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Ferris receives inaugural Meanjin InPlace residency

Literary journal Meanjin has announced Ella Ferris as the inaugural recipient of the Meanjin InPlace residency.

Ferris is a Taribelang writer, actor, theatre maker and poet, who now lives on Woi-Wurrung Country. She was published in Meanjin last year and she also has review work forthcoming with Broadsheet.

During the residency, Ferris will work on a memoir piece that Meanjin said ‘is not only deeply personal but also draws on place memory from a family experience near Garambi Baan on Laughing Waters Road’—the site of the residency. Ferris said that the work will explore how ‘it has taken a village of carers, NDIS caseworkers, therapists, family members and kind strangers’ to raise Ferris’s brother Gabriel, who was born with Smith-Lemli-Opitz Syndrome. The piece will include reflection on a stay at Caitlin’s Retreat on Laughing Waters Road, where the family spent some time ‘caring for that home, nourishing ourselves off the land, taking up as much space as we needed, individually and as a family’.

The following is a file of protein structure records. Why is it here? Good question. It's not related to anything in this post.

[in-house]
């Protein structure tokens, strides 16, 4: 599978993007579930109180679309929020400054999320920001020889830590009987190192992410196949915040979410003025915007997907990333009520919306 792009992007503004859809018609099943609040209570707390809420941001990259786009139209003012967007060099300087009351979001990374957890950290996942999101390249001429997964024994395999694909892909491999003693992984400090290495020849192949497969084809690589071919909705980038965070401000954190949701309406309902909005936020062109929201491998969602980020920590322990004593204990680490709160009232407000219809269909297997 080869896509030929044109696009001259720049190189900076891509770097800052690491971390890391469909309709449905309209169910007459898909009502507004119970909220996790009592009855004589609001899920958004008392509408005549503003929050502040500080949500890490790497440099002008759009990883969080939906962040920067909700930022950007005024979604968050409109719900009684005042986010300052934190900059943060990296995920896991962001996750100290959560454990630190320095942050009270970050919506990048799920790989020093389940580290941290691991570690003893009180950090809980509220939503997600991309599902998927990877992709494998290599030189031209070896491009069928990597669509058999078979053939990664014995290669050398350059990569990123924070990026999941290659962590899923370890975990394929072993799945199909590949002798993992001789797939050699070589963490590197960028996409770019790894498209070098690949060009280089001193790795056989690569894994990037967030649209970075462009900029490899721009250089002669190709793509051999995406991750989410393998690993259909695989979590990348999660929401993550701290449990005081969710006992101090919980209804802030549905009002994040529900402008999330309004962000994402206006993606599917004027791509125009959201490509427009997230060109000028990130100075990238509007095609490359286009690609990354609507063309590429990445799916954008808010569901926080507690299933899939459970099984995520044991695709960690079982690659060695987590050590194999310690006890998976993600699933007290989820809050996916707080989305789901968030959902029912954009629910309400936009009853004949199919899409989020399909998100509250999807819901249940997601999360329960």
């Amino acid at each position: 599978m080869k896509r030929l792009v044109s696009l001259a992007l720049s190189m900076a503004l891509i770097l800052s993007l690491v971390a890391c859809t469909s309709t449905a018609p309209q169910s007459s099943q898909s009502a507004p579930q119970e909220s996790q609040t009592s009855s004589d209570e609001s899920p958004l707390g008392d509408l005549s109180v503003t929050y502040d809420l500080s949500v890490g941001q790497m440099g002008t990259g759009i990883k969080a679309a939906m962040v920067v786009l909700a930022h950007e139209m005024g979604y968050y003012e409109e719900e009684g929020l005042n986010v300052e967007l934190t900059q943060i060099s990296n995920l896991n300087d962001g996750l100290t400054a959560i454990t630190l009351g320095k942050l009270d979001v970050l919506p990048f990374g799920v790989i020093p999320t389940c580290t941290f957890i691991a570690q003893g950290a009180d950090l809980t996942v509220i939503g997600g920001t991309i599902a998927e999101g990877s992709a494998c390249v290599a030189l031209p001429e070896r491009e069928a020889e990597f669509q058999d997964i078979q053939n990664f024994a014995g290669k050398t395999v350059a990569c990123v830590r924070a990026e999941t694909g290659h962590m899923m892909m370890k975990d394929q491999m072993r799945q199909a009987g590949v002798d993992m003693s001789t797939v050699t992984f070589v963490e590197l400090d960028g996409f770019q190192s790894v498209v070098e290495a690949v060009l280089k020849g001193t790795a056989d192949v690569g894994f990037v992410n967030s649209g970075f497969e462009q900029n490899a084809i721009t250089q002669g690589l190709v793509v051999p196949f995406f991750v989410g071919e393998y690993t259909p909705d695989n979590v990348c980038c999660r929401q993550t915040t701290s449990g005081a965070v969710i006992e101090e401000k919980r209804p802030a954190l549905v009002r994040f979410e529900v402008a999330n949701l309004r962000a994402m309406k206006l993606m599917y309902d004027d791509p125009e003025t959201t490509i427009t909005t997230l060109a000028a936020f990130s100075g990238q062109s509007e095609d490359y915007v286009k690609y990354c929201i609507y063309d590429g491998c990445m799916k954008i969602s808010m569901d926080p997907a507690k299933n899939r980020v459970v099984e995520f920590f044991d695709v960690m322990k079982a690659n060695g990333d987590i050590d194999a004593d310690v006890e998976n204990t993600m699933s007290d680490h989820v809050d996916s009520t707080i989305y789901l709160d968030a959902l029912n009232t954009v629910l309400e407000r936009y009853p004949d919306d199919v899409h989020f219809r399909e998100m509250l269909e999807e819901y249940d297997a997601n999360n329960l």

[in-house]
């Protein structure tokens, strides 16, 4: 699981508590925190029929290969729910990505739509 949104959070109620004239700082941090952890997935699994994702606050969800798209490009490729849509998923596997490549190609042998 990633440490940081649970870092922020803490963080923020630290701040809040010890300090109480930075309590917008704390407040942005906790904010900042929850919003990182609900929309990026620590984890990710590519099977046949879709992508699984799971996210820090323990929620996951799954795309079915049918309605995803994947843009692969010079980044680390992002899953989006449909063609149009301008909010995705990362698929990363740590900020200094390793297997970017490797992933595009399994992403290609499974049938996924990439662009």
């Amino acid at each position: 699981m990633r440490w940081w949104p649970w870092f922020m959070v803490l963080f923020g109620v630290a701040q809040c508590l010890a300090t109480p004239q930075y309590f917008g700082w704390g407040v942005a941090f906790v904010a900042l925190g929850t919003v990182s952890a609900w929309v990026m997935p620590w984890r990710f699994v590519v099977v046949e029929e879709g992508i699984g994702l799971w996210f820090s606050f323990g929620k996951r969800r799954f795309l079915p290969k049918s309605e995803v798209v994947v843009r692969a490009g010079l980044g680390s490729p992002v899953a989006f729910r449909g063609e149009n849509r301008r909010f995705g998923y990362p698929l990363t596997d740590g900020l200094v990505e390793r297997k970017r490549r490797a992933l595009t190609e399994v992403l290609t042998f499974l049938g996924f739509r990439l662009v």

‘Laughing Waters seems the perfect place to write this memoir,’ said Ferris. ‘I’ll have [the] opportunity to retrace my family’s steps from all those years ago, drawing on this specific memory and place to reflect on my experiences. As a First Nations person and carer to my brother—and a freelance artist—the chance to write in solitude, without cultural loads and pressures, is rare. I also want to take time to learn about Wurundjeri-Willam Country, so I can explore the intersections of my Aboriginality and experience as a carer.’

Meanjin editor Esther Anatolitis described the piece as ‘a beautiful confluence of story and place’. Anatolitis also thanked the residency’s selection panel, Winnie Dunn, Jinghua Qian and Christos Tsiolkas, as well as non-profit arts and cultural organisation InPlace, and Creative Australia, which provided funding for InPlace’s support of the residency program. ‘We’re thrilled for what will emerge from Ella’s stay,’ Anatolitis said, ‘and look forward to the residencies to come.’

Offered in partnership with InPlace, Meanjin’s new residencies will run in autumn and spring, with each resident to spend two weeks at the Garambi Baan/Laughing Waters Cultural Precinct, operated by InPlace. Residents will also receive a stipend of $5000 plus up to $5000 in additional funding to cover travel, car hire, childcare and any other costs associated with the two-week residency. During their stay, each resident will complete a work in any genre for publication in Meanjin.

This inaugural autumn residency was open to First Nations writers writing in language, either entirely or in part, and the resulting piece will be published in Meanjin in spring.

Photo credit: Lily Rachcoff.


Category: Awards Local news